Interview with Rasmané Ouedraogo

Ouagadougou, February 2003
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What was the actors’ objective in participating in Fespaco?
We wanted to do a sort of critique of our profession. We wanted to see what the constraints are, the demands and obligations, in order to move towards collaborating in the production of films. We thought it was necessary to create a support network for African actors to consider training in academic form or introductory workshops by older actors for younger ones. We also created a pilot committee to devise regulatory texts and prepare a general assembly to constitute a federative body.
So you intend to create a network?
There isn’t any database for actors other than the one that Casting Sud created with limited means. We need to be able to access images showing what everyone can contribute. Some of us have a wealth of experience that could be exploited. Creating a school is expensive and not necessarily a viable option but we can still let the younger generation benefit from our experience.
How are candidates selected?
The term « professional » is a bit restricting. You don’t need a degree to be talented. The desire to devote yourself to this career is what makes you professional. It’s not the kind of profession you simply do because you haven’t got anything else to do. We run the risk of not mobilising people effectively if we start out by providing an overly general definition of acting. Professionalism means that acting’s a career that you can live from but this implies a job in which you watch films and read as well. We aren’t just a body that recites dialogue. If I’m chosen for a film it’s because the film was written with me in mind, and I can participate in it.
Isn’t it dangerous for actors to be involved in the conception stage? Does this create confusion between roles?
We don’t want to take over the whole film. What we’re saying is that we’re thinking people capable of contributing. If I lose my father or my mother a couple of days before the shoot, am I still « usable »? We need to be close enough to the director for him to be aware of these kinds of things. Morning talks create a bond that instigates closeness.
Can a professional play any kind of role?
You can’t fake it otherwise it’s just miming. Film is about emotion. When I laugh I don’t just show my teeth. Every fibre of my body has to show that I’m happy.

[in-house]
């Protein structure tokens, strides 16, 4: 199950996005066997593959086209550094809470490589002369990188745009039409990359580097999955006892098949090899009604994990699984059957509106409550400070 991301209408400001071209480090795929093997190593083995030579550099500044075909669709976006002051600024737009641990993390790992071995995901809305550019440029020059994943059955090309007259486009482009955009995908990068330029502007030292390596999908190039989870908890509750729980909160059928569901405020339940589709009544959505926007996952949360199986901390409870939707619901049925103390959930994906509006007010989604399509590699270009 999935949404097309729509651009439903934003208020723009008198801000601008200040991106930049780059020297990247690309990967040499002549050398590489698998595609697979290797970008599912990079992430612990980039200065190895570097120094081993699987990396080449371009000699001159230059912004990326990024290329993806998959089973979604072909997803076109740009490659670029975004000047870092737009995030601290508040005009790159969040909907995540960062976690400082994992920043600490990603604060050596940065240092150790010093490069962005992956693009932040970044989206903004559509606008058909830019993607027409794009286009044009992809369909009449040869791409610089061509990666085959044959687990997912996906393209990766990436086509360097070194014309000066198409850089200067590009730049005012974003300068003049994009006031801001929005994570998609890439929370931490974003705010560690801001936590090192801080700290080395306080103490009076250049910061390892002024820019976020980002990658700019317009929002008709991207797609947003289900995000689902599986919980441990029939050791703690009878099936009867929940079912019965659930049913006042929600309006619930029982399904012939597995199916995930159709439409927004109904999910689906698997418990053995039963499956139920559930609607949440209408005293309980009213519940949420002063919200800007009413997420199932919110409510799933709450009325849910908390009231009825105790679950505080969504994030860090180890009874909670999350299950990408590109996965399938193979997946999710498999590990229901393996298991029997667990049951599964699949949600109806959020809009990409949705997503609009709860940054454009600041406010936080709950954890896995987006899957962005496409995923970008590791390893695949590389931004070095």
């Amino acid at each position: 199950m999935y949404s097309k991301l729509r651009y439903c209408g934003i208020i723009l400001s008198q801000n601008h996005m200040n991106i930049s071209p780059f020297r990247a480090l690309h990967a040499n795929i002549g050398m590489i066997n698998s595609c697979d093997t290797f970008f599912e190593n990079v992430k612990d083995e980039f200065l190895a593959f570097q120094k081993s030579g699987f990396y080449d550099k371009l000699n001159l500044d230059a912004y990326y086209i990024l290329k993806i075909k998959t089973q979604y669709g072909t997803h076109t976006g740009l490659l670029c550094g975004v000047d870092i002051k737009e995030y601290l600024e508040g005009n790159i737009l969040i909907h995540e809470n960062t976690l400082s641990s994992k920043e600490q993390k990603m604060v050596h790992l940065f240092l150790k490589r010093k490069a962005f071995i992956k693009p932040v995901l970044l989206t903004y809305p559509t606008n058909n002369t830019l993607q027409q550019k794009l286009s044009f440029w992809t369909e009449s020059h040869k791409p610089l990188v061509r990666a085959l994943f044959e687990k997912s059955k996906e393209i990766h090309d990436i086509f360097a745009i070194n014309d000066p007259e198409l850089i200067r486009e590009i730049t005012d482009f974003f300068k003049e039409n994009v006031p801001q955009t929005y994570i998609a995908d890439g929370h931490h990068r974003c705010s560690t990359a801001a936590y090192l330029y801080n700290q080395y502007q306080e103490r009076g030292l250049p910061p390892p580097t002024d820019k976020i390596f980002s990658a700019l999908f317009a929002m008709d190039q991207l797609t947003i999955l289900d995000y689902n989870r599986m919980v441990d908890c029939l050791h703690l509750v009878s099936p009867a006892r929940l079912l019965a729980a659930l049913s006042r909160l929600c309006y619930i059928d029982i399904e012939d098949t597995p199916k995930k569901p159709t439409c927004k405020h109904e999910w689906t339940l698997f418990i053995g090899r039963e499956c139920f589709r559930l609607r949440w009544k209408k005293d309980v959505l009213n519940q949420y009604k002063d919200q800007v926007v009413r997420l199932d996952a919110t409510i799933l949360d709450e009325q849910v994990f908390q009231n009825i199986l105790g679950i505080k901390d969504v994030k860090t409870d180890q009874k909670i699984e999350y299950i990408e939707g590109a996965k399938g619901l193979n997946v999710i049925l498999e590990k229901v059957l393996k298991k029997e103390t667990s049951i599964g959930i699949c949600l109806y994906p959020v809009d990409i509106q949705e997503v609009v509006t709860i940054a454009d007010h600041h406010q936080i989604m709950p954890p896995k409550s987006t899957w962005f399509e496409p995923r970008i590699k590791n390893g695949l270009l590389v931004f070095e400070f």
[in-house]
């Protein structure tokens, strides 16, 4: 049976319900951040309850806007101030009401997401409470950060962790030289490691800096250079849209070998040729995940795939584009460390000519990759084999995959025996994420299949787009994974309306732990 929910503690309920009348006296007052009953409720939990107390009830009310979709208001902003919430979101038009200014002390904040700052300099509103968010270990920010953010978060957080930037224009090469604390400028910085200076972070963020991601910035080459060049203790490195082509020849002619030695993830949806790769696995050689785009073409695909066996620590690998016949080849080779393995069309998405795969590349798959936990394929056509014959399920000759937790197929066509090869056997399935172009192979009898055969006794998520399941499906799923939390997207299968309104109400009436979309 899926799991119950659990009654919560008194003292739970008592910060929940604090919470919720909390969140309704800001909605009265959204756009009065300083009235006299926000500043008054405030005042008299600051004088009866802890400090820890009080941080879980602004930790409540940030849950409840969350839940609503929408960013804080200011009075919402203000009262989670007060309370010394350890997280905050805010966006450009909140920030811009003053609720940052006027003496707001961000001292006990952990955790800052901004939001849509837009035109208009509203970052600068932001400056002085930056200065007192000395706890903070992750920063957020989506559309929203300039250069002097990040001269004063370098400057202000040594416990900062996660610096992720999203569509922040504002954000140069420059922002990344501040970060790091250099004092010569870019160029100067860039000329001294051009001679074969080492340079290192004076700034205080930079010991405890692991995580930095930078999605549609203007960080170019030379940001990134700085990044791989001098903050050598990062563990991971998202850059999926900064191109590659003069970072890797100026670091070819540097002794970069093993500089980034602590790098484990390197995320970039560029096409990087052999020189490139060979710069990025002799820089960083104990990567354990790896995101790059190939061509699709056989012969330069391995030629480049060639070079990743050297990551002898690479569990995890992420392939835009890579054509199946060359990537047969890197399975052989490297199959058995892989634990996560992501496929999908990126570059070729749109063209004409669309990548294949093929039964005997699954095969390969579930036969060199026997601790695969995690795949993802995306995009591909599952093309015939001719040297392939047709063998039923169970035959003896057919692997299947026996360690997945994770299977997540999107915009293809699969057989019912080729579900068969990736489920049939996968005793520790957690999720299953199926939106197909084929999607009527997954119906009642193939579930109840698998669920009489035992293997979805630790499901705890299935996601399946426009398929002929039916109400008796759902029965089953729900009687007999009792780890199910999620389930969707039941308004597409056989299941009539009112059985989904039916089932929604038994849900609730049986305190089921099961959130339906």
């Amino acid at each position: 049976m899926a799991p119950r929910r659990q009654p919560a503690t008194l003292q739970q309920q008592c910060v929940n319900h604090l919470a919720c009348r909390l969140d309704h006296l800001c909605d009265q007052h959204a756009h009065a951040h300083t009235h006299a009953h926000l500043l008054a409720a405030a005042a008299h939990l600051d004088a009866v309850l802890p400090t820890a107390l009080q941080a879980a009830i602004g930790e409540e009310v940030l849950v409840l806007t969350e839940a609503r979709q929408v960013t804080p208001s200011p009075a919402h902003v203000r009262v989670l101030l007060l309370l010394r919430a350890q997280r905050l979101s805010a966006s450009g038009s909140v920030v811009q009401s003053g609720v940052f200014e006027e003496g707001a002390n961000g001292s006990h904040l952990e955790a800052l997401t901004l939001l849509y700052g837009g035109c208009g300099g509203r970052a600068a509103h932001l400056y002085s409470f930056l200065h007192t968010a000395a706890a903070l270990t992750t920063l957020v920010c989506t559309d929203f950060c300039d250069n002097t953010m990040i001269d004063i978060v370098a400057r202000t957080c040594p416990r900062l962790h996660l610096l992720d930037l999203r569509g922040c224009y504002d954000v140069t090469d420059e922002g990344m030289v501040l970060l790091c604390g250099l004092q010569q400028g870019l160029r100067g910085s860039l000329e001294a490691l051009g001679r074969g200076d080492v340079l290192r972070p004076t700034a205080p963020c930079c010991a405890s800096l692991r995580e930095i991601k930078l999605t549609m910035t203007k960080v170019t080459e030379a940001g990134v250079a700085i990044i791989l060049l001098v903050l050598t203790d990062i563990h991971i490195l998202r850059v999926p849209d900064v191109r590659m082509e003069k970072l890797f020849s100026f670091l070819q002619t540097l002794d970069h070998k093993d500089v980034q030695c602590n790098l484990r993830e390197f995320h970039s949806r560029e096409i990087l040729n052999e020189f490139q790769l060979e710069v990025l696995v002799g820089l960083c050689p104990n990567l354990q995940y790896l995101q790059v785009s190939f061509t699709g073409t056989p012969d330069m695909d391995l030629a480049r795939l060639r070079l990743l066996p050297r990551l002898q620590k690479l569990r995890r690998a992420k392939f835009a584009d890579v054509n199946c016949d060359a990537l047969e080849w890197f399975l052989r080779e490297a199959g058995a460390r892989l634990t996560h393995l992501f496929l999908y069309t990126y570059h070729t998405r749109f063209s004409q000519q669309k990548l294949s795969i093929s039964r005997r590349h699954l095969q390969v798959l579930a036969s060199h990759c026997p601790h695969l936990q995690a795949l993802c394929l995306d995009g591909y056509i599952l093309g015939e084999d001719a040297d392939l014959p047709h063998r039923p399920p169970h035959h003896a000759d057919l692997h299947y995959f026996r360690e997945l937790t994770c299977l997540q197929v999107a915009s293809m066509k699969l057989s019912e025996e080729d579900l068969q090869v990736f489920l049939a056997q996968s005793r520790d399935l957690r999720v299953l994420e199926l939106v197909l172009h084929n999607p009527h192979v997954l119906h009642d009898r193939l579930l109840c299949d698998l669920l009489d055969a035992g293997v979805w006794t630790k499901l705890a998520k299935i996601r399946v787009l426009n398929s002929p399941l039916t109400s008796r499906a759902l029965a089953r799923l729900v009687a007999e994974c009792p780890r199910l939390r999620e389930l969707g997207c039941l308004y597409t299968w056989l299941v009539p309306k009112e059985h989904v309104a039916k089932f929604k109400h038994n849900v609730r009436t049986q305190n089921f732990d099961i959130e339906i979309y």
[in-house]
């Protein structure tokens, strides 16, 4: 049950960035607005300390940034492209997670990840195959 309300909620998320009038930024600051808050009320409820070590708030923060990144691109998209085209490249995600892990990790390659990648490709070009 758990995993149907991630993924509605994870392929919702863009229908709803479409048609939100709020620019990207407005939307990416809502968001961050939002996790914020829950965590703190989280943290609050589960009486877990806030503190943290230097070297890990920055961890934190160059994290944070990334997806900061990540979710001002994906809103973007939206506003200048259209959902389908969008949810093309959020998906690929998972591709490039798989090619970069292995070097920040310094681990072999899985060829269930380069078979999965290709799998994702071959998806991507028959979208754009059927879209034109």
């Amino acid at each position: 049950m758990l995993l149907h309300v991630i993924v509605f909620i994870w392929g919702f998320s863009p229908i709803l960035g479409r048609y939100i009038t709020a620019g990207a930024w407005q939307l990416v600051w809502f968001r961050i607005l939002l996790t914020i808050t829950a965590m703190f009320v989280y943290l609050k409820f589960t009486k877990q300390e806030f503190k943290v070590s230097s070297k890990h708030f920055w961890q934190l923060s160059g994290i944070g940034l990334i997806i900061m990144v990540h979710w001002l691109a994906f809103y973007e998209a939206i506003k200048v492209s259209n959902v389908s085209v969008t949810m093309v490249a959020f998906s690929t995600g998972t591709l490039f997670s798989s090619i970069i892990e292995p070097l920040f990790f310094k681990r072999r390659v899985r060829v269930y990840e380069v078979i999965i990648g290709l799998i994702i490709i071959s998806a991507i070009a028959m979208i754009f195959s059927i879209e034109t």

What was your most powerful role?
Poko, a short film by Idrissa Ouedraogo that I did 20 years ago. In all Idrissa’s films there is at least one image from Poko.
Do you expect the Internet to help with promoting African actors?
This is the key to collecting and publishing information. Fespaco has allowed us to put photos on the web site of actors from the Zaka exhibition held in Ouagadougou during the festival. However, from now on, we have to create our own web site – one that’s more active, more appealing!
What is your general impression at the end of the 18th Fespaco?
It lacks fever, passion. We’re somewhat dispersed. Other than the organisation’s action concerning actors, no major initiatives came out of the festival generally. We were overwhelmed or mixed up with other things. The distance wasn’t necessarily physical but we had to seek each other out to talk … We need to mature where reflection is concerned. We have to focus a lot more on film.
The theme was also a trap but the press played along. All sorts of people, from the press, to television and radio, approached us.
However, we’re still not getting much recognition. No actor has ever been awarded with a prize for their entire body of work whereas Sembene has.
Did you feel any competition from black actors living in Europe?
European cinema – out of laziness or a need to justify itself – uses blacks without taking their roles very far. These kinds of roles are alibis and pretexts. Europeans could have played them. Blacks are often used to colour the film. If filmmakers want to use black actors, there’s a veritable breeding ground here. That’s what the Dardenne brothers did. They wanted a black caught up in the turmoil of immigration. A black actor from Europe couldn’t have played the role in the same way. What’s more, we are a real draw card for the film market in our countries! Our fellow countrymen go to see our films.
But there’s no difference between black actors from Africa and Europe. We’re all under-utilised! My films are distributed and I’m well known – there’s no competition.
It’s true that black actors living in Europe have an advantage over us in that they live in the world of film but we have an advantage in terms of the quantity of films. They’re under-utilised. They’re not used enough on a continent where their talent can’t be put to good use. We need them to find openings in Europe. They need to take poorly paid jobs here to prove their dominance!
What initiatives have come out of this Fespaco?
1) We’re going to write a script speaking out against Aids, along the lines of Philadelphia.
2) We’re going to set up an organisation to facilitate coordination and dialogue.
3) On a national level, we’re going to work on an actors’ union to obtain an official status for actors and a legal framework for the profession.

///Article N° : 5668


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